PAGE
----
Functional Significance of Aurora Kinase A in Centrosome Amplification and Genomic Instability

  • Subrata Sen
  • Hiroshi Katayama
  • Kaori Sasai
Part of the Advances in Experimental Medicine and Biology book series (AEMB, volume 617)

Aurora kinase (Aur) A is the member of a Serine/Threonine protein kinase family that is represented by a single prototypic Ip11 kinase in yeast and additional paralogues in metazoan organisms. Among mammals, this kinase family consists of three members, AurA, AurB, and AurC while in Drosophila, C. elegans and Xenopus, two members, AurA and B have been identified (1). Since its discovery about a decade ago, Aur family of kinases has received significant attention because of frequent over expression of all three kinases detected in human cancers and their roles as critical regulators of mitotic cell proliferation and chromosome segregation processes (2). Ectopic elevated expression of AurA in mammalian cells in vitro was reported to induce oncogenic transformation in cells along with centrosome amplification and chromosomal instability (3). Chromosomal ploidy alterations correlating with AurA over expression has since been detected in several human cancers (4–8), rat (9, 10), and mouse (11) in vivo mammary cancer model systems. These findings suggest that chromosomal instability is a genetically determined mutant phenotype induced due to anomalies in the molecular pathways critical to the development of malignant transformation in cells.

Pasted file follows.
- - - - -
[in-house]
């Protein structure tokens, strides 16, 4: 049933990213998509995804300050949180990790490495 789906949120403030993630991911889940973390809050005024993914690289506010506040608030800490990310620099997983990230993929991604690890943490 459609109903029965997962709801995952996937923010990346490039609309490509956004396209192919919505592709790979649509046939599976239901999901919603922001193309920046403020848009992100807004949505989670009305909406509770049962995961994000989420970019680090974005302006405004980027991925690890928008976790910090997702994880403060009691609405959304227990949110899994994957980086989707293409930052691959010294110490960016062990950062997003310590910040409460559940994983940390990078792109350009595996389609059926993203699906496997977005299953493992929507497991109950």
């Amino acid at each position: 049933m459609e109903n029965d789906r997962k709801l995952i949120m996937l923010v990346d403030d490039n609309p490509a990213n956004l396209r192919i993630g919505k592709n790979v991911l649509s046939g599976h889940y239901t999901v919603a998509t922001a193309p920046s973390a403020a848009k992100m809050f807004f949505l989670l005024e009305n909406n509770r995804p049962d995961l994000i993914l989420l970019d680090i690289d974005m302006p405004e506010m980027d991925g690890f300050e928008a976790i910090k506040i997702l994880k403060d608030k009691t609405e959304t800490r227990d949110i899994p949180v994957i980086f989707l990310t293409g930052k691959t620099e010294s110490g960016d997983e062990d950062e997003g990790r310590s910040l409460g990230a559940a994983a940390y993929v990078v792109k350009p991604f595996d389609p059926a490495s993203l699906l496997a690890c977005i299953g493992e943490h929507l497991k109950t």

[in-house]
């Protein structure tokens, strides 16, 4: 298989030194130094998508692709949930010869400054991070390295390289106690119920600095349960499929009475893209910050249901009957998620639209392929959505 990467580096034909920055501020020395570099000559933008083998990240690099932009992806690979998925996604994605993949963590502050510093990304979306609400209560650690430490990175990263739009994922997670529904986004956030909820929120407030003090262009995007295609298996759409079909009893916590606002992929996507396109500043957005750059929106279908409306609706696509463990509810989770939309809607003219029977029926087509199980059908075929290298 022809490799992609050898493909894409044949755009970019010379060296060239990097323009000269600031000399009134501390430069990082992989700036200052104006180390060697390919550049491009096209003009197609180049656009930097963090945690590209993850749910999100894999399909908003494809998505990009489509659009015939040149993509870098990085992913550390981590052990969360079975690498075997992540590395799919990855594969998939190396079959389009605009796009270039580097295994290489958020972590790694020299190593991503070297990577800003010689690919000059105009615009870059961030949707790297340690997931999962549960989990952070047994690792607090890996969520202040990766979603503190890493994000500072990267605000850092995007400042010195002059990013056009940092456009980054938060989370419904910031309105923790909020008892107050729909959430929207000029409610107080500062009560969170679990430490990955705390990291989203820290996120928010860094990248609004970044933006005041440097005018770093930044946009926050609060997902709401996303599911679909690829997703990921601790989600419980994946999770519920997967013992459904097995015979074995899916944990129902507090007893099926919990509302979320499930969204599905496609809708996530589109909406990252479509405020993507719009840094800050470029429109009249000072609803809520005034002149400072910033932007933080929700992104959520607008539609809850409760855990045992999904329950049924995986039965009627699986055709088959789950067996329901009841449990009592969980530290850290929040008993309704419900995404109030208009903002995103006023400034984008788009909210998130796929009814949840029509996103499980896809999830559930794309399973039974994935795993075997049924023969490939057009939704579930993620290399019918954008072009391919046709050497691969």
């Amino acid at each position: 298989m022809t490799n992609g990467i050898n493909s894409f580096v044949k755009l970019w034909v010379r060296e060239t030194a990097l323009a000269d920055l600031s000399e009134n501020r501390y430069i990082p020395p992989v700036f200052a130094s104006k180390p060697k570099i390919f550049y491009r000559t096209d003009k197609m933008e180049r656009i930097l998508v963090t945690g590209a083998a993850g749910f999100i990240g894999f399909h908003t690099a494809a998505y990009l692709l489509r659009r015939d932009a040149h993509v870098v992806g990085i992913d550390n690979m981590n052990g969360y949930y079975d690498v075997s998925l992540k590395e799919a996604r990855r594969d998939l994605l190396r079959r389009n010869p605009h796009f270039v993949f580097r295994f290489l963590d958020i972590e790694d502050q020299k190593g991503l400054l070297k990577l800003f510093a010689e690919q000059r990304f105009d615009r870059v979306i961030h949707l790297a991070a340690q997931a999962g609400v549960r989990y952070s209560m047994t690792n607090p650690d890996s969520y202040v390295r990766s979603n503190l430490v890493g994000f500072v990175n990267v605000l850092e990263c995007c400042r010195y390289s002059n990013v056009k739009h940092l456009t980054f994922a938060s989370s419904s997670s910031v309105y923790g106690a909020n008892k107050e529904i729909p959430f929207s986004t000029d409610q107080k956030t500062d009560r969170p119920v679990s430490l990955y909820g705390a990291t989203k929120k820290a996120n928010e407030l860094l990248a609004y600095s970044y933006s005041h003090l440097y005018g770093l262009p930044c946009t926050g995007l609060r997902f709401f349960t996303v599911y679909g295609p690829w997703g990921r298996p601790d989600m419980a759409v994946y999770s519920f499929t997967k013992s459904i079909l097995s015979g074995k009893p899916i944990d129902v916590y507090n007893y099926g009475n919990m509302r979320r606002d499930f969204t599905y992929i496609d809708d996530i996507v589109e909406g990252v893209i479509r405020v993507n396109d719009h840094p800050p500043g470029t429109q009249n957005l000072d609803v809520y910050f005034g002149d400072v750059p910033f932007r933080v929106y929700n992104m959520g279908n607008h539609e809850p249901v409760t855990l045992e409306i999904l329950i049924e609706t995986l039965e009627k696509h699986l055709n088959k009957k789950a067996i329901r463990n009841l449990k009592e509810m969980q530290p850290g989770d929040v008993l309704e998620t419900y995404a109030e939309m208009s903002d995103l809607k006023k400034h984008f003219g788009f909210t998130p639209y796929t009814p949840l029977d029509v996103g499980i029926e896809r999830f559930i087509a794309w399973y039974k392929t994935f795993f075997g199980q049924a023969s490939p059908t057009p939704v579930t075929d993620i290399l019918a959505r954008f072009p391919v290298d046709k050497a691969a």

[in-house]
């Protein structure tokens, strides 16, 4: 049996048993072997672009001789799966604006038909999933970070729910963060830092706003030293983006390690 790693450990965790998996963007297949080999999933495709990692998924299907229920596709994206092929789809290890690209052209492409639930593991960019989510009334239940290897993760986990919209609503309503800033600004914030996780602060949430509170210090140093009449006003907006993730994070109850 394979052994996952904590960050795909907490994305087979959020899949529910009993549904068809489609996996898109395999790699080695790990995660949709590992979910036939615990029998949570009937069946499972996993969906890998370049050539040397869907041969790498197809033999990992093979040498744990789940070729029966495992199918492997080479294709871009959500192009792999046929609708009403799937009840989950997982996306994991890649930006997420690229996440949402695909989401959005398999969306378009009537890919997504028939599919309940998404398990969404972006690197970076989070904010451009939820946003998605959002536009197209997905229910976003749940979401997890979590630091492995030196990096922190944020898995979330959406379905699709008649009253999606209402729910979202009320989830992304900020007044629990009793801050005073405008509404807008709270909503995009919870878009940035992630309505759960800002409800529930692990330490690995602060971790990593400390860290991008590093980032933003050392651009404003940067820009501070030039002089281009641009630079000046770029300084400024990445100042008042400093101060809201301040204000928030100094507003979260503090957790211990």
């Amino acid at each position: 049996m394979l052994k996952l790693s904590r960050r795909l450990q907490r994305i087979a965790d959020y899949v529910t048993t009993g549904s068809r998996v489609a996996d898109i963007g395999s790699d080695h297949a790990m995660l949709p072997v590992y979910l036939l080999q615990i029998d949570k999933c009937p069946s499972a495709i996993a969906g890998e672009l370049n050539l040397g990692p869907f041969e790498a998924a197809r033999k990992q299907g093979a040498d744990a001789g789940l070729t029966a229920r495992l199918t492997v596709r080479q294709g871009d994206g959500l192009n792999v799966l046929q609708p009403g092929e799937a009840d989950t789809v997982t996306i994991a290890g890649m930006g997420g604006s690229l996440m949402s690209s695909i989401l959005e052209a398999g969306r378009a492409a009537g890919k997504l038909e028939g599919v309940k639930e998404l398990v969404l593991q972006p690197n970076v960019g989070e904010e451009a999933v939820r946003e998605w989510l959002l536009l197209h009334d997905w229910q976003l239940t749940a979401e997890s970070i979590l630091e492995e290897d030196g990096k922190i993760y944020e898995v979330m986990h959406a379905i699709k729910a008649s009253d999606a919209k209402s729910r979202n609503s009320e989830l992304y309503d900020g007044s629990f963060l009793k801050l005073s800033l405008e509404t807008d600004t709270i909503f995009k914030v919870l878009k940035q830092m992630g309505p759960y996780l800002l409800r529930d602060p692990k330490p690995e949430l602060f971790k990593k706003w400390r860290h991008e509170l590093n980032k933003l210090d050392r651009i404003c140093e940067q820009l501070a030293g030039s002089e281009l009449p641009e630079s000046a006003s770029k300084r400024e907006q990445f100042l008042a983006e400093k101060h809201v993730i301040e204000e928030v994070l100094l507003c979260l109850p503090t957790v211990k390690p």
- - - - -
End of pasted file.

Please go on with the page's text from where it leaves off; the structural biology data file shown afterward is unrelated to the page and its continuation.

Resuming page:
Aurora Kinase Spindle Microtubule Centrosome Amplification Microtubule Nucleation Centrosome Duplication 
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Copyright information

© Springer 2008

Authors and Affiliations

  • Subrata Sen
    • 1
  • Hiroshi Katayama
  • Kaori Sasai
  1. 1.Anderson Cancer CenterHoustonUSA

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